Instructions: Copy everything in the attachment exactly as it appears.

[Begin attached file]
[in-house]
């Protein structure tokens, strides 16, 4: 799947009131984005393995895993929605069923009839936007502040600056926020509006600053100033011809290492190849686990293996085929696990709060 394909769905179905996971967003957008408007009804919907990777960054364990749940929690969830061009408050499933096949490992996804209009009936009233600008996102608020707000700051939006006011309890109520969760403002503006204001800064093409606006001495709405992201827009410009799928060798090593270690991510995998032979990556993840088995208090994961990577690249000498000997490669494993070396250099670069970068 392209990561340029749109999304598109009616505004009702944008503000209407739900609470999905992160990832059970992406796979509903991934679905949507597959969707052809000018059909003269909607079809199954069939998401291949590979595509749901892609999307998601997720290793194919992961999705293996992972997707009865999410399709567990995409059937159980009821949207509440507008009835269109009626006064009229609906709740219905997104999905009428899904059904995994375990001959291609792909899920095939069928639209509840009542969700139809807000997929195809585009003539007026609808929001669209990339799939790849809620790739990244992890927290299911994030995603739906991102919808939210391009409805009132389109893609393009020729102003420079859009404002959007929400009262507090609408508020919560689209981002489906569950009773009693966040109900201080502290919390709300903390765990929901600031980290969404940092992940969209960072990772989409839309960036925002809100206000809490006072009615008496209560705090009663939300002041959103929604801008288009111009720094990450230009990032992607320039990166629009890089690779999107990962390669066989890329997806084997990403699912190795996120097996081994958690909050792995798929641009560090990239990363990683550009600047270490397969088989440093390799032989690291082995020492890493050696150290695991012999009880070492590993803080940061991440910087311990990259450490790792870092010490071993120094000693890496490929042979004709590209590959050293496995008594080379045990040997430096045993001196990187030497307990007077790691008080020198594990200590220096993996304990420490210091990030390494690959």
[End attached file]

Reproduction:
[in-house]
């Protein structure tokens, strides 16, 4: 799947009131984005393995895993929605069923009839936007502040600056926020509006600053100033011809290492190849686990293996085929696990709060 394909769905179905996971967003957008408007009804919907990777960054364990749940929690969830061009408050499933096949490992996804209009009936009233600008996102608020707000700051939006006011309890109520969760403002503006204001800064093409606006001495709405992201827009410009799928060798090593270690991510995998032979990556993840088995208090994961990577690249000498000997490669494993070396250099670069970068 392209990561340029749109999304598109009616505004009702944008503000209407739900609470999905992160990832059970992406796979509903991934679905949507597959969707052809000018059909003269909607079809199954069939998401291949590979595509749901892609999307998601997720290793194919992961999705293996992972997707009865999410399709567990995409059937159980009821949207509440507008009835269109009626006064009229609906709740219905997104999905009428899904059904995994375990001959291609792909899920095939069928639209509840009542969700139809807000997929195809585009003539007026609808929001669209990339799939790849809620790739990244992890927290299911994030995603739906991102919808939210391009409805009132389109893609393009020729102003420079859009404002959007929400009262507090609408508020919560689209981002489906569950009773009693966040109900201080502290919390709300903390765990929901600031980290969404940092992940969209960072990772989409839309960036925002809100206000809490006072009615008496209560705090009663939300002041959103929604801008288009111009720094990450230009990032992607320039990166629009890089690779999107990962390669066989890329997806084997990403699912190795996120097996081994958690909050792995798929641009560090990239990363990683550009600047270490397969088989440093390799032989690291082995020492890493050696150290695991012999009880070492590993803080940061991440910087311990990259450490790792870092010490071993120094000693890496490929042979004709590209590959050293496995008594080379045990040997430096045993001196990187030497307990007077790691008080020198594990200590220096993996304990420490210091990030390494690959």